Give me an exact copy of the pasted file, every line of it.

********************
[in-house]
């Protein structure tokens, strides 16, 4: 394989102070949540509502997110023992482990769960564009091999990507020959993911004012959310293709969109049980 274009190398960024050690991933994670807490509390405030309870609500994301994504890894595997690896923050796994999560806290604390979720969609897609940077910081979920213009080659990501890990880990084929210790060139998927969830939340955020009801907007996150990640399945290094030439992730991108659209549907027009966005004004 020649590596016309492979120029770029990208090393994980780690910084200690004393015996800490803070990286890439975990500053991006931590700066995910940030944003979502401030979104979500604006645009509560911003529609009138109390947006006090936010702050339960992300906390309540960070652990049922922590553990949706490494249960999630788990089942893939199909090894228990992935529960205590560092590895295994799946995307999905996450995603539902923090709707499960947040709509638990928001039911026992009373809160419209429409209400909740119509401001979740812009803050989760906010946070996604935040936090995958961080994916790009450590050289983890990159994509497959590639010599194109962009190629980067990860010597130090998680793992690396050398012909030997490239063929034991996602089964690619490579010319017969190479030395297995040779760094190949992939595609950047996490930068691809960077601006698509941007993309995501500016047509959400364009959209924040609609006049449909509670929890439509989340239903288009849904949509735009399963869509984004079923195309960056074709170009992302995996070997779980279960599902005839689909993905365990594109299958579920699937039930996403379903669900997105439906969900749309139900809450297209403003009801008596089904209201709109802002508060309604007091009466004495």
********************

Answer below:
[in-house]
């Protein structure tokens, strides 16, 4: 394989102070949540509502997110023992482990769960564009091999990507020959993911004012959310293709969109049980 274009190398960024050690991933994670807490509390405030309870609500994301994504890894595997690896923050796994999560806290604390979720969609897609940077910081979920213009080659990501890990880990084929210790060139998927969830939340955020009801907007996150990640399945290094030439992730991108659209549907027009966005004004 020649590596016309492979120029770029990208090393994980780690910084200690004393015996800490803070990286890439975990500053991006931590700066995910940030944003979502401030979104979500604006645009509560911003529609009138109390947006006090936010702050339960992300906390309540960070652990049922922590553990949706490494249960999630788990089942893939199909090894228990992935529960205590560092590895295994799946995307999905996450995603539902923090709707499960947040709509638990928001039911026992009373809160419209429409209400909740119509401001979740812009803050989760906010946070996604935040936090995958961080994916790009450590050289983890990159994509497959590639010599194109962009190629980067990860010597130090998680793992690396050398012909030997490239063929034991996602089964690619490579010319017969190479030395297995040779760094190949992939595609950047996490930068691809960077601006698509941007993309995501500016047509959400364009959209924040609609006049449909509670929890439509989340239903288009849904949509735009399963869509984004079923195309960056074709170009992302995996070997779980279960599902005839689909993905365990594109299958579920699937039930996403379903669900997105439906969900749309139900809450297209403003009801008596089904209201709109802002508060309604007091009466004495």